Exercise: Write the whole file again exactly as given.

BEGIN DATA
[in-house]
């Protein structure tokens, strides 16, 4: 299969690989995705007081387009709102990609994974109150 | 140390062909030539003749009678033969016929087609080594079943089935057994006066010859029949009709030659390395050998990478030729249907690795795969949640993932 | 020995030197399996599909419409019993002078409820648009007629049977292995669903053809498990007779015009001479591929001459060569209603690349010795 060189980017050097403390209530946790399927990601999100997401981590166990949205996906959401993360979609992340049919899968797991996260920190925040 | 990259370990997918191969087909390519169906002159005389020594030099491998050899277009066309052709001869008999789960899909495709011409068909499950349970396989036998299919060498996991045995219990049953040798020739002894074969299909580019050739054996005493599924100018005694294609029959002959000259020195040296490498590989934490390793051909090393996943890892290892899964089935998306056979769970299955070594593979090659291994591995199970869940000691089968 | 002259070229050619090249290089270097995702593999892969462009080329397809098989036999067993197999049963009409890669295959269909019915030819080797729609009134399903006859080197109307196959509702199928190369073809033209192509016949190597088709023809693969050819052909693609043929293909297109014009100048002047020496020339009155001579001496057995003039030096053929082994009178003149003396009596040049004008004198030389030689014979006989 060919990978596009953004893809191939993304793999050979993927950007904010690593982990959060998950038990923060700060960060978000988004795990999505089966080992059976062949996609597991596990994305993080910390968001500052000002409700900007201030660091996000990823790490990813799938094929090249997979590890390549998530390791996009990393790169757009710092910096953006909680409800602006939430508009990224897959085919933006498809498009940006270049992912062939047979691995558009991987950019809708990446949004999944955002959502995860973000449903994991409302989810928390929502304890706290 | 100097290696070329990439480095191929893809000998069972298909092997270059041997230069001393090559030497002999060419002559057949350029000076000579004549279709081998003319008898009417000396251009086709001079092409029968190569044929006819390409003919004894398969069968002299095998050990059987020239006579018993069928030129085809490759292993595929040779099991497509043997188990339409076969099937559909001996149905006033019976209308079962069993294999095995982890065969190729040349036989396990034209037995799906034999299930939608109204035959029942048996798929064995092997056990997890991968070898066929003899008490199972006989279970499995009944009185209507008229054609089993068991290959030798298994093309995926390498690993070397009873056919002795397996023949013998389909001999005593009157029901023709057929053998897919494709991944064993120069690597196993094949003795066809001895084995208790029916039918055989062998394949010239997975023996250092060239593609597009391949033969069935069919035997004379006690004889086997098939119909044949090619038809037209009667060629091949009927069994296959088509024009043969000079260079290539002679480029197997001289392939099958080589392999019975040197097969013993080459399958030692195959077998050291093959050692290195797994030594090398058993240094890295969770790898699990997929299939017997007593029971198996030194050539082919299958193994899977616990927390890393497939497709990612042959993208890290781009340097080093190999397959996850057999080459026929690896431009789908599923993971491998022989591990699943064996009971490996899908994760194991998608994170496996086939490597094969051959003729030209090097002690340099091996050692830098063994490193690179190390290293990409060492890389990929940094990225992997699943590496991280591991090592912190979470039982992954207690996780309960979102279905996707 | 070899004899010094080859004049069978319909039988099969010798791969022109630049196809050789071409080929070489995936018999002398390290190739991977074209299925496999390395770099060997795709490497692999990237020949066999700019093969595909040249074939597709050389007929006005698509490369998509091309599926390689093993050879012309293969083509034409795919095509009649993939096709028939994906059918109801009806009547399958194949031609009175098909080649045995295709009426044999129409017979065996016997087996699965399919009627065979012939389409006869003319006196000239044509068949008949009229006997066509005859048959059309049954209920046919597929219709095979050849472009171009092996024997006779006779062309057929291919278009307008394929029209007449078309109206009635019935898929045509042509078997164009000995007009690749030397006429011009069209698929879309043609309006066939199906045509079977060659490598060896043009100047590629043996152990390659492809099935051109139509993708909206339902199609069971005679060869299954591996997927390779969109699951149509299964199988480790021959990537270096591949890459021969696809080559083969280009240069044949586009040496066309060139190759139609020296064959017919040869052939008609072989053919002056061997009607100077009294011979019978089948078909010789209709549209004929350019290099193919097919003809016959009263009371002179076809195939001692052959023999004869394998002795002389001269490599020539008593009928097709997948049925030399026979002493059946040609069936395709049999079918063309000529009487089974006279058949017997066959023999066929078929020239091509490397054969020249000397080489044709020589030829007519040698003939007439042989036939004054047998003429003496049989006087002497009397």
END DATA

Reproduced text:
[in-house]
């Protein structure tokens, strides 16, 4: 299969690989995705007081387009709102990609994974109150 | 140390062909030539003749009678033969016929087609080594079943089935057994006066010859029949009709030659390395050998990478030729249907690795795969949640993932 | 020995030197399996599909419409019993002078409820648009007629049977292995669903053809498990007779015009001479591929001459060569209603690349010795 060189980017050097403390209530946790399927990601999100997401981590166990949205996906959401993360979609992340049919899968797991996260920190925040 | 990259370990997918191969087909390519169906002159005389020594030099491998050899277009066309052709001869008999789960899909495709011409068909499950349970396989036998299919060498996991045995219990049953040798020739002894074969299909580019050739054996005493599924100018005694294609029959002959000259020195040296490498590989934490390793051909090393996943890892290892899964089935998306056979769970299955070594593979090659291994591995199970869940000691089968 | 002259070229050619090249290089270097995702593999892969462009080329397809098989036999067993197999049963009409890669295959269909019915030819080797729609009134399903006859080197109307196959509702199928190369073809033209192509016949190597088709023809693969050819052909693609043929293909297109014009100048002047020496020339009155001579001496057995003039030096053929082994009178003149003396009596040049004008004198030389030689014979006989 060919990978596009953004893809191939993304793999050979993927950007904010690593982990959060998950038990923060700060960060978000988004795990999505089966080992059976062949996609597991596990994305993080910390968001500052000002409700900007201030660091996000990823790490990813799938094929090249997979590890390549998530390791996009990393790169757009710092910096953006909680409800602006939430508009990224897959085919933006498809498009940006270049992912062939047979691995558009991987950019809708990446949004999944955002959502995860973000449903994991409302989810928390929502304890706290 | 100097290696070329990439480095191929893809000998069972298909092997270059041997230069001393090559030497002999060419002559057949350029000076000579004549279709081998003319008898009417000396251009086709001079092409029968190569044929006819390409003919004894398969069968002299095998050990059987020239006579018993069928030129085809490759292993595929040779099991497509043997188990339409076969099937559909001996149905006033019976209308079962069993294999095995982890065969190729040349036989396990034209037995799906034999299930939608109204035959029942048996798929064995092997056990997890991968070898066929003899008490199972006989279970499995009944009185209507008229054609089993068991290959030798298994093309995926390498690993070397009873056919002795397996023949013998389909001999005593009157029901023709057929053998897919494709991944064993120069690597196993094949003795066809001895084995208790029916039918055989062998394949010239997975023996250092060239593609597009391949033969069935069919035997004379006690004889086997098939119909044949090619038809037209009667060629091949009927069994296959088509024009043969000079260079290539002679480029197997001289392939099958080589392999019975040197097969013993080459399958030692195959077998050291093959050692290195797994030594090398058993240094890295969770790898699990997929299939017997007593029971198996030194050539082919299958193994899977616990927390890393497939497709990612042959993208890290781009340097080093190999397959996850057999080459026929690896431009789908599923993971491998022989591990699943064996009971490996899908994760194991998608994170496996086939490597094969051959003729030209090097002690340099091996050692830098063994490193690179190390290293990409060492890389990929940094990225992997699943590496991280591991090592912190979470039982992954207690996780309960979102279905996707 | 070899004899010094080859004049069978319909039988099969010798791969022109630049196809050789071409080929070489995936018999002398390290190739991977074209299925496999390395770099060997795709490497692999990237020949066999700019093969595909040249074939597709050389007929006005698509490369998509091309599926390689093993050879012309293969083509034409795919095509009649993939096709028939994906059918109801009806009547399958194949031609009175098909080649045995295709009426044999129409017979065996016997087996699965399919009627065979012939389409006869003319006196000239044509068949008949009229006997066509005859048959059309049954209920046919597929219709095979050849472009171009092996024997006779006779062309057929291919278009307008394929029209007449078309109206009635019935898929045509042509078997164009000995007009690749030397006429011009069209698929879309043609309006066939199906045509079977060659490598060896043009100047590629043996152990390659492809099935051109139509993708909206339902199609069971005679060869299954591996997927390779969109699951149509299964199988480790021959990537270096591949890459021969696809080559083969280009240069044949586009040496066309060139190759139609020296064959017919040869052939008609072989053919002056061997009607100077009294011979019978089948078909010789209709549209004929350019290099193919097919003809016959009263009371002179076809195939001692052959023999004869394998002795002389001269490599020539008593009928097709997948049925030399026979002493059946040609069936395709049999079918063309000529009487089974006279058949017997066959023999066929078929020239091509490397054969020249000397080489044709020589030829007519040698003939007439042989036939004054047998003429003496049989006087002497009397």